Research Impact/Earth Benefits:

Task Progress & Bibliography Information FY2018 
Task Progress: The fourth year of JPL 1502172 focused on preparation for CAL launch and further modeling of the radiofrequency-dressing process that will occur aboard CAL and how it can be used to create shell-geometry Bose-Einstein condensates in the presence of practical limitations. Further communication took place between Co-Investigator (Co-I) Aveline and Principal Investigator (PI) Lundblad regarding flight hardware, and detailed communication took place between Co-I Lannert and PI Lundblad regarding numerical simulation of potential CAL experiments. Lundblad also extended collaborative work with other theorists in the field regarding specific modeling issues. Progress on the construction of CAL-like prototype hardware at Bates was delayed until the arrival of a new repaired atom chip. Lundblad’s work continued to focused mostly on understanding potential issues with trap inhomogeneity aboard CAL that could result in incomplete shell-BEC population or asymmetric shells, as well as beginning to model adiabaticity in these systems.

Lannert and Vishveshwara’s work continued to focus on simulation of collective modes, and led to a paper published and another in review ("Static and Dynamic Properties of Shell-shaped Condensates" https://arxiv.org/abs/1712.04428 ).

Work with Aveline continued to address validation issues remaining after the 2015 SCR (science concept review), and led to a successful CAL ORT in April 2018.

Bibliography: Description: (Last Updated: 04/28/2022) 

Show Cumulative Bibliography
 
Articles in Peer-reviewed Journals Padavic K, Sun K, Lannert C, Vishveshwara S. "Physics of hollow Bose-Einstein condensates." EPL (Europhysics Letters). 2017 Oct;120(2):20004. https://doi.org/10.1209/0295-5075/120/20004 , Oct-2017
Significant Media Coverage Cho A "Trapped in orbit. Summary of our work aboard the Cold Atom Laboratory (CAL)." Science. 2017 Sep 8;357(6355):986-9. https://doi.org/10.1126/science.357.6355.986 ; PubMed PMID: 28883068 , Sep-2017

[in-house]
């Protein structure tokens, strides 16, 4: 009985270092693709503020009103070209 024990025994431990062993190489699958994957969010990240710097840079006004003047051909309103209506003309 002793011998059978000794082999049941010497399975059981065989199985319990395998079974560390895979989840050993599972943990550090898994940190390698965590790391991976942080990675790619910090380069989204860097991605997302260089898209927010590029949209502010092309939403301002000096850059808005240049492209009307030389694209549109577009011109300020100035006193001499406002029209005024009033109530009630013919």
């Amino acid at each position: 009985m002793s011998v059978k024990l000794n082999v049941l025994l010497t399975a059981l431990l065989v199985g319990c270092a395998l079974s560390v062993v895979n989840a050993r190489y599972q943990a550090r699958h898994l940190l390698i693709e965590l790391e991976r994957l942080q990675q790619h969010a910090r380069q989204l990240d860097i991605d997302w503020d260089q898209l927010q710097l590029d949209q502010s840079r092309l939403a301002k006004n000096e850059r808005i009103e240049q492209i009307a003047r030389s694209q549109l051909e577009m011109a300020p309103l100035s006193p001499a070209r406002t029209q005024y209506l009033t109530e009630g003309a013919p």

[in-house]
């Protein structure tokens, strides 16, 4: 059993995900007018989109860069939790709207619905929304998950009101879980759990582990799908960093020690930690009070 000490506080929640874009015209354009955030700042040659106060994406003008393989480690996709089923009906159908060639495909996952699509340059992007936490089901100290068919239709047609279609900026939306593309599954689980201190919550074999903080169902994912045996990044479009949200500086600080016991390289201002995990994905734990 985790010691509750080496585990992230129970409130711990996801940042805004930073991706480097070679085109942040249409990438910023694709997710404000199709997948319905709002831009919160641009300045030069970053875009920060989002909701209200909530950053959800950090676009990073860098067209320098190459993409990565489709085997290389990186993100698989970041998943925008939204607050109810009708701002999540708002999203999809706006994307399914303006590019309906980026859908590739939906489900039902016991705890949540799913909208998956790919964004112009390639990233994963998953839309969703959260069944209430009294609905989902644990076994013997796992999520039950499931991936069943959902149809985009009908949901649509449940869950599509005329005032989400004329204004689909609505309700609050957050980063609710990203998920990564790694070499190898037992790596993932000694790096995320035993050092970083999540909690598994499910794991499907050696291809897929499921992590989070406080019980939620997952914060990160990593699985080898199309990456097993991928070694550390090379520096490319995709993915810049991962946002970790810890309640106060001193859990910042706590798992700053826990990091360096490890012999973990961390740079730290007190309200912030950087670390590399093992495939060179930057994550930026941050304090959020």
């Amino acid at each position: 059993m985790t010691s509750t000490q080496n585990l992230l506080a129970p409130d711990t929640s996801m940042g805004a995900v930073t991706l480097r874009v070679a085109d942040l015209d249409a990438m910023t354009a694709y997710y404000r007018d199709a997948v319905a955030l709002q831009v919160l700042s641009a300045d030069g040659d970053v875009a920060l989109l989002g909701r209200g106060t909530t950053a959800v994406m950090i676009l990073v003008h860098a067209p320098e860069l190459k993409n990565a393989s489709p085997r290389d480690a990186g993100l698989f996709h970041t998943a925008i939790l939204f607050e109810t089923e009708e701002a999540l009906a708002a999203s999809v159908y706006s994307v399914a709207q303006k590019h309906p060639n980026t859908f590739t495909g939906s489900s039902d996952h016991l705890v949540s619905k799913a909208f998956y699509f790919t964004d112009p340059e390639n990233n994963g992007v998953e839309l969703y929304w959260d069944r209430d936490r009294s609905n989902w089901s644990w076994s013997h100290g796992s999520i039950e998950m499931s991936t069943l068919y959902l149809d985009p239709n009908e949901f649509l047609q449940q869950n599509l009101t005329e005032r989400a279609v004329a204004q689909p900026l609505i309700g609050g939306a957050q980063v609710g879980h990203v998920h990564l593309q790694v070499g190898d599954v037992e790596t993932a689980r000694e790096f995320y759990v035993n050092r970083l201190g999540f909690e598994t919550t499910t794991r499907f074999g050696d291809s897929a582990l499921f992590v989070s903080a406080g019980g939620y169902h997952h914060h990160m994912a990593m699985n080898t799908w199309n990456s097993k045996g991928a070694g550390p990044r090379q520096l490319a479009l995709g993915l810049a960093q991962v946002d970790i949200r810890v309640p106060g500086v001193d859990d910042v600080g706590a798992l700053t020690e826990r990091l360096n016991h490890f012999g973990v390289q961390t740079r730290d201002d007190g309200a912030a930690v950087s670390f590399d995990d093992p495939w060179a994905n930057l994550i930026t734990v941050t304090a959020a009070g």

Project Title:  Microgravity Dynamics of Bubble-Geometry Bose-Einstein Condensates Reduce
Images: icon  Fiscal Year: FY 2017 
Division: Physical Sciences 
Research Discipline/Element:
Physical Sciences: FUNDAMENTAL PHYSICS--Fundamental physics 
Start Date: 04/01/2014  
End Date: 04/30/2019  
Task Last Updated: 03/31/2017 
Download report in PDF pdf
Principal Investigator/Affiliation:   Lundblad, Nathan  Ph.D. / Bates College 
Address:  Department of Physics and Astronomy 
44 Campus Ave 
Lewiston , ME 04240-6018 
Email: nlundbla@bates.edu 
Phone: 207-786-6321  
Congressional District:
Web:  
Organization Type: UNIVERSITY 
Organization Name: Bates College 
Joint Agency:  
Comments:  
Co-Investigator(s)
Affiliation: 
Aveline, David  Ph.D. Jet Propulsion Laboratory 
Lannert, Courtney  Ph.D. Smith College 
Vishveshwara, Smitha  Ph.D. University of Illinois at Urbana-Champaign 
Project Information: Grant/Contract No. JPL 1502172 
Responsible Center: NASA JPL 
Grant Monitor: Callas, John  
Center Contact:  
john.l.callas@jpl.nasa.gov 
Unique ID: 9879 
Solicitation / Funding Source: 2013 Fundamental Physics NNH13ZTT002N (Cold Atom Laboratory--CAL) 
Grant/Contract No.: JPL 1502172 
Project Type: FLIGHT 
Flight Program: ISS 
No. of Post Docs:
No. of PhD Candidates:
No. of Master's Candidates:
No. of Bachelor's Candidates:
No. of PhD Degrees:
No. of Master's Degrees:
No. of Bachelor's Degrees:
Program--Element: FUNDAMENTAL PHYSICS--Fundamental physics 
Task Description: Notions of geometry, topology, and dimensionality have directed the historical development of quantum-gas physics. With a toolbox of forces used to confine, guide, and excite Bose-Einstein condensates (BEC) or degenerate Fermi gases (DFG), physicists have used quantum gases to test fundamental ideas in quantum theory, statistical mechanics, and in recent years notions of strongly-correlated many-body physics from the condensed-matter world.